Clothing from the Seventies, to paraphrase a famous comedian, gets no respect. When one thinks of clothing from that decade, images of flared trousers, large pointed collars, and a plethora of polyester immediately come to mind. But there were moments of brilliance amidst the hippies and the disco divas of the era. Think Halston and his halter-top dress, or Diane Von Furstenberg’s wrap dress. Both have become iconic symbols of the Seventies that have transcended the decade to become fashion classics.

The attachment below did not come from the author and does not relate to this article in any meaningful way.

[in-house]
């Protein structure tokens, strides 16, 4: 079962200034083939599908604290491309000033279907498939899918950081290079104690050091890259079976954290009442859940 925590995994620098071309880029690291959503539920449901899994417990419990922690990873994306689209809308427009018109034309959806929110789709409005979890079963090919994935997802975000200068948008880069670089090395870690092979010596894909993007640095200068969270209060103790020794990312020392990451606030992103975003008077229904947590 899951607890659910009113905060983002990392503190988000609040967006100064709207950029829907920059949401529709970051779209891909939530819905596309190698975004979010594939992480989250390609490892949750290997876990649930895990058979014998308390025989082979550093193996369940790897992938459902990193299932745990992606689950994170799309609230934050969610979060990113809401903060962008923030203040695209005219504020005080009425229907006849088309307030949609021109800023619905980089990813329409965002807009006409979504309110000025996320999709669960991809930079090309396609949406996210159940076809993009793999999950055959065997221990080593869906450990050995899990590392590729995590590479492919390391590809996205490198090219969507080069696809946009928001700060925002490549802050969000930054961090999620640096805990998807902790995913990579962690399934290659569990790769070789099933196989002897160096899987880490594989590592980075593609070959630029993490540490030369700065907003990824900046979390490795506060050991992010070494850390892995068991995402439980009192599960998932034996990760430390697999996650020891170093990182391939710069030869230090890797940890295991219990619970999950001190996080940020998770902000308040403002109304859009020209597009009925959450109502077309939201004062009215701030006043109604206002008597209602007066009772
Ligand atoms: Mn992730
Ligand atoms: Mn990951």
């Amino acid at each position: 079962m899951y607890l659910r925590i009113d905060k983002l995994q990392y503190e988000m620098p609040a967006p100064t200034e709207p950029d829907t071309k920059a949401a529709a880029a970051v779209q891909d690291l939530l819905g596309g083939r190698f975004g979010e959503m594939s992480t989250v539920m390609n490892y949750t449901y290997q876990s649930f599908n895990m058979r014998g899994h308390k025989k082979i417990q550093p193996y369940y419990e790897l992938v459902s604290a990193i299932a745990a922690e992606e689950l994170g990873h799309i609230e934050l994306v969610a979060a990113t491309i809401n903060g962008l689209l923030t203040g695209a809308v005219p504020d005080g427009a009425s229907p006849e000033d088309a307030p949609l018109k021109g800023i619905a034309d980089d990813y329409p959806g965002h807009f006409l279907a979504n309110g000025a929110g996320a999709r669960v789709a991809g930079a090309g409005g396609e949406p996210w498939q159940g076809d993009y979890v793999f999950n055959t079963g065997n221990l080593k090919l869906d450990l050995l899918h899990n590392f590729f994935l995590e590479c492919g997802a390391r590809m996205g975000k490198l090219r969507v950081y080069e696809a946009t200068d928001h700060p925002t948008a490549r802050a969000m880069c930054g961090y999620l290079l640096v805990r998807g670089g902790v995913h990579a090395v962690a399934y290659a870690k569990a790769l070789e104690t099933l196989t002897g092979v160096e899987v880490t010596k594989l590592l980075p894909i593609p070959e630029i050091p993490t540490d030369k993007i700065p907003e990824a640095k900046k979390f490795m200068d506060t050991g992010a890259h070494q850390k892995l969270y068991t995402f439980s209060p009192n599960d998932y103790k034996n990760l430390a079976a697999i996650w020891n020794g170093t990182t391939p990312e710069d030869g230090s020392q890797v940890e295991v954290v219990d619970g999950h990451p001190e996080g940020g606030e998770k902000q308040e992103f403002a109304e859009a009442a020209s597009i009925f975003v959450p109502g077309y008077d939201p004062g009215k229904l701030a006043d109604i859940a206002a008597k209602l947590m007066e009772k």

This dress from 1979 is on the cusp of a new decade. Disco was not yet dead, but this dress eschews the deliberately suggestive styles of that time (designed to attract the opposite sex on the dance floor) in favor of a simple yet elegant sophistication, with elements of romantic innocence such as its vivid floral print, large sleeve ruffles, and lace trim. I imagine this dress being worn by the new breed of woman that emerged from the “Women’s Lib” movement of the early Seventies — a woman who smoked Eve cigarettes and wore Charlie perfume and who could bring home the bacon and fry it up in a pan. And when she entertained at home (her dinner parties possibly including a fondue set and DuBonnet), this hostess-with-the-mostess would have been the center of attention in this dress. Perhaps a little outside of Mary Tyler Moore’s comfort zone, but Rhoda Morgenstern would have been in her element wearing this.